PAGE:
Slowly Down the Ganges

Told with Newby's self-deprecating humour and wry attention to detail, this is a classic of the genre and a window into an enchanting piece of history.

Slowly Down the Ganges

Author: Eric Newby

Publisher: HarperCollins UK

ISBN: 0007508212

Page: 400

View: 336

‘Slowly Down the Ganges’ is seen as a vintage Newby masterpiece, alongside ‘A Short Walk in the Hindu Kush’ and ‘Love and War in the Apennines’. Told with Newby's self-deprecating humour and wry attention to detail, this is a classic of the genre and a window into an enchanting piece of history.

The Ganges River

India Yesterday and Today. New York: Bantam Books, 1970. Newby, Eric. Slowly
Down the Ganges. Oakland, California: Lonely Planet Publications, 1998.
Nicholson, Jon. Ganges. London: BBC Books, 2007. Pavan, Aldo. The Ganges:
Along ...

The Ganges River

Author: Earle Rice

Publisher: Mitchell Lane Publishers, Inc.

ISBN: 1612283683

Page: 48

View: 288

The Ganges is India’s holiest river. But to millions of devoted Hindus, it is much more than just a river. It is also a goddess and a benevolent mother—Ganga Ma or Great Mother. To her devotees, bathing in “Mother Ganga” washes away all sin, drinking her waters heals all illness, and dying on her banks ensures deliverance from the cycle of death and rebirth. Or so they believe. Ganga Ma begins at the Gangotri Glacier in the Himalayas. Her waters plunge spectacularly out of the lofty mountains, meander lazily across India’s broad Gangetic Plain into Bangladesh, and finally spread out fan–like with a thousand watery fingers to empty into the Bay of Bengal. For more than 1,500 miles, the watery personification of the goddess Ganga sustains life in one of the world’s most densely populated regions, and charts a spiritual course to eternal contentment for most of India’s Hindu masses.

Caste Occupation and Politics on the Ganges

(Department of Tourism, Ministry of Tourism and Culture, Government of India,
New Delhi, October 2002). Consider, for example, Eric Newby's (1966)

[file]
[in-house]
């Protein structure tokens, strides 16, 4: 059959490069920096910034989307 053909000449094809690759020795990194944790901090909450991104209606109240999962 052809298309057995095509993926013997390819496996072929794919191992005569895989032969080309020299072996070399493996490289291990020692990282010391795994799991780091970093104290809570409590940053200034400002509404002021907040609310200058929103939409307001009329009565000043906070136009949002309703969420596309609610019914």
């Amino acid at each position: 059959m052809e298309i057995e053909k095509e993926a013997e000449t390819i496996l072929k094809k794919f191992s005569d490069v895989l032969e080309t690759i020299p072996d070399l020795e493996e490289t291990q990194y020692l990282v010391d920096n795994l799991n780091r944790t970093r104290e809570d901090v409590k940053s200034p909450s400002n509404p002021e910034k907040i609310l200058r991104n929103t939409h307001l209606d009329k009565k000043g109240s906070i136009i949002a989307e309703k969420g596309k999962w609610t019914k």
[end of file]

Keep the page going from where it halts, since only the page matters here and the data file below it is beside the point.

fascinating account of travelling down the River Ganges, Slowly Down the
Ganges, which is ...

Caste  Occupation and Politics on the Ganges

Author: Assa Doron

Publisher: Routledge

ISBN: 1351953265

Page: 216

View: 928

This intriguing anthropological study investigates how the boatmen of Banaras have repositioned themselves within the traditional social organization and used their privileged position on the river to contest upper-caste and state domination. Assa Doron examines the evolution of the boatmen community, drawing on a variety of sources to illuminate the cultural politics of social and economic inequality in contemporary India. Caste, Occupation and Politics on the Ganges offers insight into recent debates about the cultural and historical forms of social practice and resistance at the juncture between tradition and the global economy, and will therefore appeal not only to anthropologists, but to anyone working in the field of development studies, globalization, religion, politics and cultural studies.

Five Emus to the King of Siam

nath Bandopadyaya's “The Goddess Who Came Down to Earth” acknowledges
the impossibility of writing about the Ganga “since much of the river exists more in
the imagination of the people [. ... 7 Newby, Slowly Down the Ganges, 193.

Five Emus to the King of Siam

Author: Helen Tiffin

Publisher: Rodopi

ISBN: 9042022434

Page: 260

View: 574

Western exploitation of other peoples is inseparable from attitudes and practices relating to other species and the extra-human environment generally. Colonial depredations turn on such terms as 'human', 'savage', 'civilised', 'natural', 'progressive', and on the legitimacies governing apprehension and control of space and landscape. Environmental impacts were reinforced, in patterns of unequal 'exchange', by the transport of animals, plants and peoples throughout the European empires, instigating widespread ecosystem change under unequal power regimes (a harbinger of today's 'globalization').This book considers these imperial 'exchanges' and charts some contemporary legacies of those inequitable imports and exports, transportations and transmutations. Sheep farming in Australia, transforming the land as it dispossessed the native inhabitants, became a symbol of (new, white) nationhood. The transportation of plants (and animals) into and across the Pacific, even where benign or nostalgic, had widespread environmental effects, despite the hopes of the acclimatisation societies involved, and, by extension, of missionary societies “planting the seeds of Christianity.” In the Caribbean, plantation slavery pushed back the “jungle” (itself an imported word) and erased the indigenous occupants – one example of the righteous, biblically justified cultivation of the wilderness. In Australia, artistic depictions of landscape, often driven by romantic and 'gothic' aesthetics, encoded contradictory settler mindsets, and literary representations of colonial Kenya mask the erasure of ecosystems. Chapters on the early twentieth century (in Canada, Kenya, and Queensland) indicate increased awareness of the value of species-preservation, conservation, and disease control. The tension between traditional and 'Euroscientific' attitudes towards conservation is revealed in attitudes towards control of the Ganges, while the urge to resource exploitation has produced critical disequilibrium in Papua New Guinea. Broader concerns centering on ecotourism and ecocriticism are treated in further essays summarising how the dominant West has alienated 'nature' from human beings through commodification in the service of capitalist 'progress'.